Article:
It has done so legally, responsibly and within the budget, showing up neighbouring Labour councils and quietly defying the Government. One can understand why Conservative councillors are angry, but it is a sad sight when Labour MPs and councillors call down the wrath of Pickles on their own borough. This week Eric Pickles threw his spotlight on Tower Hamlets: but while he was shining his light on Mayor Lutfur Rahman’s Council, he also brought the actions of Tower Hamlets’ two Labour MPs, Rushanari Ali and Jim Fitzpatrick, into the open.

Referring to Pickles’ action in sending in government investigators after the Panorama programme, Ms Ali asked in the Commons question time, “Can the Secretary of State reassure me that swift action will be taken to restore public confidence, and explain what led him to make the decision to bring in investigators and refer files to the police?” Pickles quickly threw the ball back into her court and said that he had “listened very carefully to the views of the two Members of Parliament in Tower Hamlets with regards to what was going on there.”

Former Socialist Workers firebrand (and subsequently the FBU’s damp squib) Jim Fitzpatrick also got in on the act. His question was: “Will the Secretary of State agree that between 1994 and 2010, Tower Hamlets has been an improving and in many ways is a well-run council? Can he confirm the period under inspection is from 2010, and therefore the concern of ministers and others is a relatively recent phenomenon?”

In other words, he was seeking reassurance that the audit would not include the period when Labour controlled what was often then derided as a dysfunctional authority.  He did not get it. Again, Pickles gave the game away, saying: “There have been some worries about the running of the council; the hon. Gentleman has raised them with me privately.”

In other words, the two Labour MPs have been lobbying for the Conservative Coalition Government to intervene in the borough. Why haven’t they made their dealings with Pickles public? If only we could send inspectors in to check their correspondence… But you can’t do that with MPs, can you? Their correspondence is sensitive and confidential (though the money they are paid with is as public as the money which runs the Council).

The auditors who are now here will surely notice that the Labour group controlled the audit committee which approved the budget for the grants to community groups and accepted the KPMG audits for the last three years. They could note that not once did the Labour Councillors query those audits or challenge the grants, let alone ask for a judicial review.

Pickles, in effect, distanced himself from the Tower Hamlets Labour/Tory coalition chorus by gently chiding,  “Now that the investigation has started, it has to be on the basis that everyone is innocent until the allegations are proved. Therefore, it is probably not sensible for me, or indeed for others, to speculate about the strength and nature of those claims until we receive the report at the end of June.”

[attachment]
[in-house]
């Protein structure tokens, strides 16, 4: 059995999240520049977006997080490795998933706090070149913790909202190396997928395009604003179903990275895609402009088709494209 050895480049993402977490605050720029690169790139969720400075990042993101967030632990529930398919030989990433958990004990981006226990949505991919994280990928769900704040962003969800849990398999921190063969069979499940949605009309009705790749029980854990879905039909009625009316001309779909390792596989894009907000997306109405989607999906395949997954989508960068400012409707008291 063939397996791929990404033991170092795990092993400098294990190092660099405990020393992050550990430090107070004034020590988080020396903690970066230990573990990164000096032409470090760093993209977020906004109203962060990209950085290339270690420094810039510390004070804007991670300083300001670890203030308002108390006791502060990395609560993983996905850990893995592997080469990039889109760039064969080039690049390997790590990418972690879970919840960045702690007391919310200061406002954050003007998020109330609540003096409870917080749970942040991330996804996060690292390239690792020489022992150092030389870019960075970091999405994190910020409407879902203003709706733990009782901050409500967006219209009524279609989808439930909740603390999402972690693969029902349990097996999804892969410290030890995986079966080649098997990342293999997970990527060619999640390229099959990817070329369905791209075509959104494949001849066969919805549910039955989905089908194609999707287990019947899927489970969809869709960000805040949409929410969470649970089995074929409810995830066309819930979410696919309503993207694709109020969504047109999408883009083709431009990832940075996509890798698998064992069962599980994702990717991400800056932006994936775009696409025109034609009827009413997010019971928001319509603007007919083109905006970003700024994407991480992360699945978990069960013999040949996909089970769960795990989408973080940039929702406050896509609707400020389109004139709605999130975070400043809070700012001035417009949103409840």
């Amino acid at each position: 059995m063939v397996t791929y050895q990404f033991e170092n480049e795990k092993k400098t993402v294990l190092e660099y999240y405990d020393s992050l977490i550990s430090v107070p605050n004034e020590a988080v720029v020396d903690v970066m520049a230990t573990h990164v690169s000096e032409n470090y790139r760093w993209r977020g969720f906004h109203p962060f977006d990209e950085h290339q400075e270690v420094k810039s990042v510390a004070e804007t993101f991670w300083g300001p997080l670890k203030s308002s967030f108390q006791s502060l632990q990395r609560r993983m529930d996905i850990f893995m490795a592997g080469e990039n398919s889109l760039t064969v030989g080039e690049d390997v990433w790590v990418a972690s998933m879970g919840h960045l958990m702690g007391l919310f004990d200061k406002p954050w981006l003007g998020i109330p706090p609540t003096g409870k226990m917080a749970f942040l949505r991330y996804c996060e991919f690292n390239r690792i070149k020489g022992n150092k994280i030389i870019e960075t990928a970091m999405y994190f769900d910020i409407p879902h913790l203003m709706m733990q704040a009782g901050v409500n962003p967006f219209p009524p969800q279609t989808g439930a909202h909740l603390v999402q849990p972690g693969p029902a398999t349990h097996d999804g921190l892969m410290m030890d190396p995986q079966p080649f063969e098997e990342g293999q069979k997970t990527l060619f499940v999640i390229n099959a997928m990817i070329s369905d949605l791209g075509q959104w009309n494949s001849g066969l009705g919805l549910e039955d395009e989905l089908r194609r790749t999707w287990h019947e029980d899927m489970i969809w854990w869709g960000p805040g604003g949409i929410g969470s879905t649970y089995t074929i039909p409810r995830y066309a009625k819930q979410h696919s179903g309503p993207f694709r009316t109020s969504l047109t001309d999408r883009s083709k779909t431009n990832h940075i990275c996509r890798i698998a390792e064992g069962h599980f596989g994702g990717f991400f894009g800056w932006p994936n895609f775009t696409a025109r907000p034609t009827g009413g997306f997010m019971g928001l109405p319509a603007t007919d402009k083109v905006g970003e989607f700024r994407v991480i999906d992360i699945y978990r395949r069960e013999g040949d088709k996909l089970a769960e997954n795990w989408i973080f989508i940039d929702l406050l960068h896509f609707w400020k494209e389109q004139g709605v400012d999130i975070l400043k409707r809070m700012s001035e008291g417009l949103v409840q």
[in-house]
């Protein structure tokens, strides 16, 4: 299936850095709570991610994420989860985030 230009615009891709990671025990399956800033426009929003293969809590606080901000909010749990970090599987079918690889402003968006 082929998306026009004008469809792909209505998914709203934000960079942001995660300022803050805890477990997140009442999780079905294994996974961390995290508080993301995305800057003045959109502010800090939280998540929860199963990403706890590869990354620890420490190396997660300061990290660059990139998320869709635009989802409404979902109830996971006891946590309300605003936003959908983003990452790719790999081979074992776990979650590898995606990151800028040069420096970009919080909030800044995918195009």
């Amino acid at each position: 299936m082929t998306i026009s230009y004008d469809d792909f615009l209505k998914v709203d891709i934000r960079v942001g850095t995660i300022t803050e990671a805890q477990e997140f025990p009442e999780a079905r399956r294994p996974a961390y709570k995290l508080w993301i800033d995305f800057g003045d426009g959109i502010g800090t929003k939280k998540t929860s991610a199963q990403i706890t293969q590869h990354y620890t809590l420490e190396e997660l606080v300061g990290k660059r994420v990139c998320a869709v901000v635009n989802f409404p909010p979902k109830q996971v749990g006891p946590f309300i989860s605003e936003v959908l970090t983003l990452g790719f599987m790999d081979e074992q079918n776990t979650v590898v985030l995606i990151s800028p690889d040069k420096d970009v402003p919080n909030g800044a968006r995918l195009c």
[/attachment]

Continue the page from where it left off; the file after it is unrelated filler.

The local Labour Party seems to have confused the concept of “investigation” with the concept of “guilt”, and is hinting broadly that the investigation is virtually tantamount to wrongdoing. This should perhaps be no surprise, as it is after all the basis on which Lutfur Rahman was stopped from being Labour’s candidate in the first place.

Having been chosen to stand as Labour’s candidate by local members, Rahman was then removed by Labour’s National Executive on the basis that allegations had been made against him although they had not been investigated (though the Party had had them for several days); although Rahman had not been given notice of them and a chance to defend himself (making the Executive’s decision contrary to natural justice) and had not been found guilty of anything (indeed, an investigation into part of the allegations found that there had been no membership fixing).

Labour should come clean about their role in setting up the Panorama programme: not just because MPs should be accountable to their communities (which means making the facts public) but also because of the timing. If Labour had serious evidence of wrongdoing (and their allegations appear to relate to events some weeks ago, at least): why did they not take appropriate action then?  If they felt there were problems with the awarding of grants, why did they sit on the problems until just before the elections?

Similarly with Pickles: had he seen the substance of Labour’s allegations before John Ware interviewed him and he admitted that he would consider sending in inspectors if the allegations were serious?  Did Pickles’s concerns begin when he read Labour’s dossier?  If not, why did he take no action about his earlier concerns until just before the election?

It is only reasonable to conclude that both the timing of the programme, in the run up to the election, and the delay in his announcement of the inquiry, were designed to influence the election by having allegations running through it but not the conclusions of the investigation. It’s as if Labour was giving material to John Ware in the hope of gaining electoral advantage.

Mayor Lutfur Rahman of course declares he has nothing to hide and has invited Pickles to visit the Borough. As Eric Pickles had the honestly to note, Rahman has welcomesd the audit.

The issue  about Tower Hamlets that upsets both Labour and Tories alike is that a Mayor they cannot control has been very successful in blunting the effect of the government cuts on the poor and disadvantaged. The record of Tower Hamlets on housing, on education, on libraries and street cleaning has gained worldwide recognition and awards.

It has done so legally, responsibly and within the budget, showing up neighbouring Labour councils and quietly defying the Government. One can understand why Conservative councillors are angry, but it is a sad sight when Labour MPs and councillors call down the wrath of Pickles on their own borough.